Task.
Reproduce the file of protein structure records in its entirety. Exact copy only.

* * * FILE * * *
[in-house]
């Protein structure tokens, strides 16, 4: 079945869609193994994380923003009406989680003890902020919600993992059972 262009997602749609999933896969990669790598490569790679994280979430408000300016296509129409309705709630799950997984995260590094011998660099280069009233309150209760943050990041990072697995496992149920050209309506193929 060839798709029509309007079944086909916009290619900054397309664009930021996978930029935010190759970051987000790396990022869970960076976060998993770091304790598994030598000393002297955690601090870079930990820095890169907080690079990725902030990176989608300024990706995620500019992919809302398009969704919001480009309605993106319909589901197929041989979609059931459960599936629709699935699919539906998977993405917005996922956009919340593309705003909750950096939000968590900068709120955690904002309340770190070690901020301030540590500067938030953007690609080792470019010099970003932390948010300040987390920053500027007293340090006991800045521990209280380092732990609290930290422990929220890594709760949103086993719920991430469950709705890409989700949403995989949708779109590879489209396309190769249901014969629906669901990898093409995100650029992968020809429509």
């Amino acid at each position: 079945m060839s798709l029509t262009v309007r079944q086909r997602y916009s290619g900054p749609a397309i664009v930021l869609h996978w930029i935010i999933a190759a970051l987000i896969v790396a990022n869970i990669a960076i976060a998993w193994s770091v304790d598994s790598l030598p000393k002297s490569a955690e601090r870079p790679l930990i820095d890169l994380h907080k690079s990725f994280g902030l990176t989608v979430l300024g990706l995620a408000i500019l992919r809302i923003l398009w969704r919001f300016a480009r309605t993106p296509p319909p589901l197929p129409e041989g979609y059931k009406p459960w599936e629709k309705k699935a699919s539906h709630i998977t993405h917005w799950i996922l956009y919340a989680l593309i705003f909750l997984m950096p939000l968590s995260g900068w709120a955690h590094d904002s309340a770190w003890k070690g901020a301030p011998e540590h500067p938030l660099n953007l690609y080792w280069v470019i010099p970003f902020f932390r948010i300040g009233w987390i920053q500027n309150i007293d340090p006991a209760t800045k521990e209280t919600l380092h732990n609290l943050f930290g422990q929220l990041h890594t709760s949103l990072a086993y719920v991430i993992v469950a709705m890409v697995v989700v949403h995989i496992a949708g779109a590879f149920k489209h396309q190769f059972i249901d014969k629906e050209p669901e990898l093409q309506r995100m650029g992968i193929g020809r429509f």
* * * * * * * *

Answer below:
[in-house]
């Protein structure tokens, strides 16, 4: 079945869609193994994380923003009406989680003890902020919600993992059972 262009997602749609999933896969990669790598490569790679994280979430408000300016296509129409309705709630799950997984995260590094011998660099280069009233309150209760943050990041990072697995496992149920050209309506193929 060839798709029509309007079944086909916009290619900054397309664009930021996978930029935010190759970051987000790396990022869970960076976060998993770091304790598994030598000393002297955690601090870079930990820095890169907080690079990725902030990176989608300024990706995620500019992919809302398009969704919001480009309605993106319909589901197929041989979609059931459960599936629709699935699919539906998977993405917005996922956009919340593309705003909750950096939000968590900068709120955690904002309340770190070690901020301030540590500067938030953007690609080792470019010099970003932390948010300040987390920053500027007293340090006991800045521990209280380092732990609290930290422990929220890594709760949103086993719920991430469950709705890409989700949403995989949708779109590879489209396309190769249901014969629906669901990898093409995100650029992968020809429509």
């Amino acid at each position: 079945m060839s798709l029509t262009v309007r079944q086909r997602y916009s290619g900054p749609a397309i664009v930021l869609h996978w930029i935010i999933a190759a970051l987000i896969v790396a990022n869970i990669a960076i976060a998993w193994s770091v304790d598994s790598l030598p000393k002297s490569a955690e601090r870079p790679l930990i820095d890169l994380h907080k690079s990725f994280g902030l990176t989608v979430l300024g990706l995620a408000i500019l992919r809302i923003l398009w969704r919001f300016a480009r309605t993106p296509p319909p589901l197929p129409e041989g979609y059931k009406p459960w599936e629709k309705k699935a699919s539906h709630i998977t993405h917005w799950i996922l956009y919340a989680l593309i705003f909750l997984m950096p939000l968590s995260g900068w709120a955690h590094d904002s309340a770190w003890k070690g901020a301030p011998e540590h500067p938030l660099n953007l690609y080792w280069v470019i010099p970003f902020f932390r948010i300040g009233w987390i920053q500027n309150i007293d340090p006991a209760t800045k521990e209280t919600l380092h732990n609290l943050f930290g422990q929220l990041h890594t709760s949103l990072a086993y719920v991430i993992v469950a709705m890409v697995v989700v949403h995989i496992a949708g779109a590879f149920k489209h396309q190769f059972i249901d014969k629906e050209p669901e990898l093409q309506r995100m650029g992968i193929g020809r429509f």